Losing our religion
As I sit here, writing this column, there are three different forms on my kitchen table waiting to be filled out. They’ve been there a while, left out in the open so I won’t forget them. And I haven’t forgotten them, I think about them all the time. I think about how long it will take me to fill them out, and how, if I don’t get a move on, it’ll be too late. I think about what might happen if I do leave it too late, the penalties I’ll incur, the trouble I’ll get into. And I think about grabbing all three forms, ripping them to shreds, and pretending I never got them.
Because I hate forms. I hate their mind-numbing repetition, their endless poking and probing, their insatiable desire for facts and figures. I hate how they delve into the deepest, most private, parts of your life, rummaging in your past, expecting the truth, the whole truth, and nothing but the truth. Mostly though, I hate how something as benign as a piece of paper can hold such power over me, how a few simple questions and carefully-worded requests can make me feel like a criminal begging to be pardoned.
That’s just me though, I’m naturally distrustful; convinced that the people responsible for these forms are waiting for me to slip up, praying I’ll make a mistake so they can swoop down the side of my building and chuck me, blindfolded, into the back of a helicopter, never to be seen again. In the case of the Census form though, my paranoia was justified. They were on our backs with that one for months. It reached the point where, in a haze of Government-induced pressure, I drafted my will and a tearful goodbye letter to my loved ones, just in case.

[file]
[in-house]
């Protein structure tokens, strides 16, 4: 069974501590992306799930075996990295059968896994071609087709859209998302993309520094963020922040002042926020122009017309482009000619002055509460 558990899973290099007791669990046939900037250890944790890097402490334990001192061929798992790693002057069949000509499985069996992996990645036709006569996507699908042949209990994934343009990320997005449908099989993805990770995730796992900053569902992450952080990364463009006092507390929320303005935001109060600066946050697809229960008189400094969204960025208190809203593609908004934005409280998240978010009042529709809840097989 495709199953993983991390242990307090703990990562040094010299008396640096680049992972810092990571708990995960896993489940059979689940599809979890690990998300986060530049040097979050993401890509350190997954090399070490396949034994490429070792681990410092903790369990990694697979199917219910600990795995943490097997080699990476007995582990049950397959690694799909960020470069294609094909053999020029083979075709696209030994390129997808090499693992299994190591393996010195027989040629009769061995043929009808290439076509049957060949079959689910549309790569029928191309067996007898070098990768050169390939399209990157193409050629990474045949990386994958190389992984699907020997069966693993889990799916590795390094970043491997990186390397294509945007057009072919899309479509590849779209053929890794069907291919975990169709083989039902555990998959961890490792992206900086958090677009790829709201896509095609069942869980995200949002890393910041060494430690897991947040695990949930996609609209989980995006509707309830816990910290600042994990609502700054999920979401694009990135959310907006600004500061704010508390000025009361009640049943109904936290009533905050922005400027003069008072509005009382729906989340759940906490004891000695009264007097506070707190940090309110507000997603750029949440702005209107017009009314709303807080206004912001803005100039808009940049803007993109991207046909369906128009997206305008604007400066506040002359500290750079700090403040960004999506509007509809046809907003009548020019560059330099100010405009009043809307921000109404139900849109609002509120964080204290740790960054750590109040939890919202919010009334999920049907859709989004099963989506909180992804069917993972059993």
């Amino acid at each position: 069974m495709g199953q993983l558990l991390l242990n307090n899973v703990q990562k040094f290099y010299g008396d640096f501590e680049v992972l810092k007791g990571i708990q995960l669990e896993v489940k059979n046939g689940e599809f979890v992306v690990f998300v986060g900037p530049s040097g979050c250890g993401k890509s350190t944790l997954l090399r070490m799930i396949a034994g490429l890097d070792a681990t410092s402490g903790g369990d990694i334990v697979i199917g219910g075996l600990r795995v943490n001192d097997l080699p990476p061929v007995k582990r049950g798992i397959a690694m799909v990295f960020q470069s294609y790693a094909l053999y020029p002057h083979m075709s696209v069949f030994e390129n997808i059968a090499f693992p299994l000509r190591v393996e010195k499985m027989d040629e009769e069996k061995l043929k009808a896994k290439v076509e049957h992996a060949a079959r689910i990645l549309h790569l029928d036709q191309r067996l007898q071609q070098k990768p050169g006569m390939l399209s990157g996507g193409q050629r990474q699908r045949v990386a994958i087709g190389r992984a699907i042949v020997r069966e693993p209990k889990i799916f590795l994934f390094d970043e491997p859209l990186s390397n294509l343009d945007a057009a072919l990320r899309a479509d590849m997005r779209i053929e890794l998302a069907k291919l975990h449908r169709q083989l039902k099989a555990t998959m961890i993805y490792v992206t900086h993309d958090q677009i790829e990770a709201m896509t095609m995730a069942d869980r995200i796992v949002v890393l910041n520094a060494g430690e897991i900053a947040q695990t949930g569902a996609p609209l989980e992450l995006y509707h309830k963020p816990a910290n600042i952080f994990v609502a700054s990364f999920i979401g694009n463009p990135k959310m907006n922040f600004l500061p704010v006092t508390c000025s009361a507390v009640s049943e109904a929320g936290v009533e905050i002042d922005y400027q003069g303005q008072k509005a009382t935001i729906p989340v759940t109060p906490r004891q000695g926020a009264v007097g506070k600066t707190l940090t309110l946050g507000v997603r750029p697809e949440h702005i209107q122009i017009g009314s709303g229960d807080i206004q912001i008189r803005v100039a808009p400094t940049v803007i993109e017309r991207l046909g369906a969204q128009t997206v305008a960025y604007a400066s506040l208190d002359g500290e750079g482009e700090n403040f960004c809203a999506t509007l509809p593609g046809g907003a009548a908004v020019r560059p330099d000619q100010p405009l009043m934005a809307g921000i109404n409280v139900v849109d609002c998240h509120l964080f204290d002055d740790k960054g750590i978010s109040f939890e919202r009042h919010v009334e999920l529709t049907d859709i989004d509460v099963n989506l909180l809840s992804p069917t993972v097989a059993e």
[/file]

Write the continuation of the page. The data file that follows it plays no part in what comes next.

Somehow, I survived to tell the tale, handing the form to the man when he called and becoming one of Ireland’s 4.7million inhabitants in the process – a rise of 3.8 per cent since 2011. However, judging by the rest of the results, my fear of slipping up and incurring the wrath of the state is not something shared by a large chunk of the population.
When it came to filling out the section entitled ‘Religion’ I did what I always do: I hesitated, thought about putting Jedi, had a little chuckle and then plumped for good old-fashioned Roman Catholic. I never go to Mass and I don’t believe in God, but what difference does that make? Just because I don’t follow its doctrines or partake in its rituals doesn’t mean I’m not a Catholic. Or does it?
Because this was the most revealing element of the first batch of findings from Census 2016: Almost 600,000 Irish residents, when asked to identify their religion, opted to either categorically state that they had no religion or leave the section blank entirely. That’s one out of every eight people living in the country and a rise of over 70 per cent since the last Census in 2011. You could try and argue that most of those people weren’t Irish, that a diverse populace, and its many faiths, has led to a skewing of the figures. But no, more than 75 per cent of those ‘opting out’ were Irish nationals.
Furthermore, the number of people identifying as Roman Catholic has dropped by some 132,000 in the past five years, a remarkable figure whichever way you look at it. And yet, by the Catholic Church’s standards, the period between 2011 and 2016 wasn’t particularly seismic. Yes, there were further scandals, more child abuse cases, more priests made to pay for their depravity, but, although we might not care to admit, we have become inured to these stories, desensitised due to their sheer volume and scale.
So why the sudden denouncement? Why is it only now that Irish people are separating themselves from the flock? One look at the age demographic of those without faith provides the answer. Almost half of them are aged between 20 and 39. These people grew up in a world where Catholicism was a by-word for scandal and controversy, they have known nothing else. They don’t remember the Pope’s triumphant visit in 1979, the excitement of May Processions or Corpus Christi, all they recall are sickening, deadening accounts of innocent children having their lives stolen by unrepentant monsters.